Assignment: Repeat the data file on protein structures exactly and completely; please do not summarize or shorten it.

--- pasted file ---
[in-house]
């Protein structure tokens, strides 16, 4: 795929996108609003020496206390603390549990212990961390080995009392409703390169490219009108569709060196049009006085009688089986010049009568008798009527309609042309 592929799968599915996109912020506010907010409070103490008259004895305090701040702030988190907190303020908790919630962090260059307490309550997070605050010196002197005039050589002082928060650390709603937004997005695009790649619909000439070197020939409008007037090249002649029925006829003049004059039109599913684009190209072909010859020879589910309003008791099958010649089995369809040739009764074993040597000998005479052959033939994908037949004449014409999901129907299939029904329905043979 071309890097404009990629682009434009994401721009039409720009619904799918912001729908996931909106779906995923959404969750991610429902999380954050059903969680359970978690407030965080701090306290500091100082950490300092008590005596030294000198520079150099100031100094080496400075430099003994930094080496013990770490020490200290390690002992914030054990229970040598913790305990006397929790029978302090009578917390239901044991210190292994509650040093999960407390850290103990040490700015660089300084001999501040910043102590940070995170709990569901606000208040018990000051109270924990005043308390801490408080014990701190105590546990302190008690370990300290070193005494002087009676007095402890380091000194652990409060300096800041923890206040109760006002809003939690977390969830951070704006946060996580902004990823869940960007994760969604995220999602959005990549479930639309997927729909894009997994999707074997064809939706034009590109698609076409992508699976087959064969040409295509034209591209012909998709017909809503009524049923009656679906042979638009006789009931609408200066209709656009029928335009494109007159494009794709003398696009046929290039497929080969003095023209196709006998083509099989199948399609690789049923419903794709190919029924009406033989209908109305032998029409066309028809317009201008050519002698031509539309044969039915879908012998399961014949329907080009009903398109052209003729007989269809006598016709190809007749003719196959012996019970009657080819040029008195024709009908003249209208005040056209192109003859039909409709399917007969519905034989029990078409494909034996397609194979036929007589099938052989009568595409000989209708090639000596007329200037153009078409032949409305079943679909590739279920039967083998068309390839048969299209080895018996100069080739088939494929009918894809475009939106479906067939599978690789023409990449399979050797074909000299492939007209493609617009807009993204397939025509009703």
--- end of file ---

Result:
[in-house]
């Protein structure tokens, strides 16, 4: 795929996108609003020496206390603390549990212990961390080995009392409703390169490219009108569709060196049009006085009688089986010049009568008798009527309609042309 592929799968599915996109912020506010907010409070103490008259004895305090701040702030988190907190303020908790919630962090260059307490309550997070605050010196002197005039050589002082928060650390709603937004997005695009790649619909000439070197020939409008007037090249002649029925006829003049004059039109599913684009190209072909010859020879589910309003008791099958010649089995369809040739009764074993040597000998005479052959033939994908037949004449014409999901129907299939029904329905043979 071309890097404009990629682009434009994401721009039409720009619904799918912001729908996931909106779906995923959404969750991610429902999380954050059903969680359970978690407030965080701090306290500091100082950490300092008590005596030294000198520079150099100031100094080496400075430099003994930094080496013990770490020490200290390690002992914030054990229970040598913790305990006397929790029978302090009578917390239901044991210190292994509650040093999960407390850290103990040490700015660089300084001999501040910043102590940070995170709990569901606000208040018990000051109270924990005043308390801490408080014990701190105590546990302190008690370990300290070193005494002087009676007095402890380091000194652990409060300096800041923890206040109760006002809003939690977390969830951070704006946060996580902004990823869940960007994760969604995220999602959005990549479930639309997927729909894009997994999707074997064809939706034009590109698609076409992508699976087959064969040409295509034209591209012909998709017909809503009524049923009656679906042979638009006789009931609408200066209709656009029928335009494109007159494009794709003398696009046929290039497929080969003095023209196709006998083509099989199948399609690789049923419903794709190919029924009406033989209908109305032998029409066309028809317009201008050519002698031509539309044969039915879908012998399961014949329907080009009903398109052209003729007989269809006598016709190809007749003719196959012996019970009657080819040029008195024709009908003249209208005040056209192109003859039909409709399917007969519905034989029990078409494909034996397609194979036929007589099938052989009568595409000989209708090639000596007329200037153009078409032949409305079943679909590739279920039967083998068309390839048969299209080895018996100069080739088939494929009918894809475009939106479906067939599978690789023409990449399979050797074909000299492939007209493609617009807009993204397939025509009703």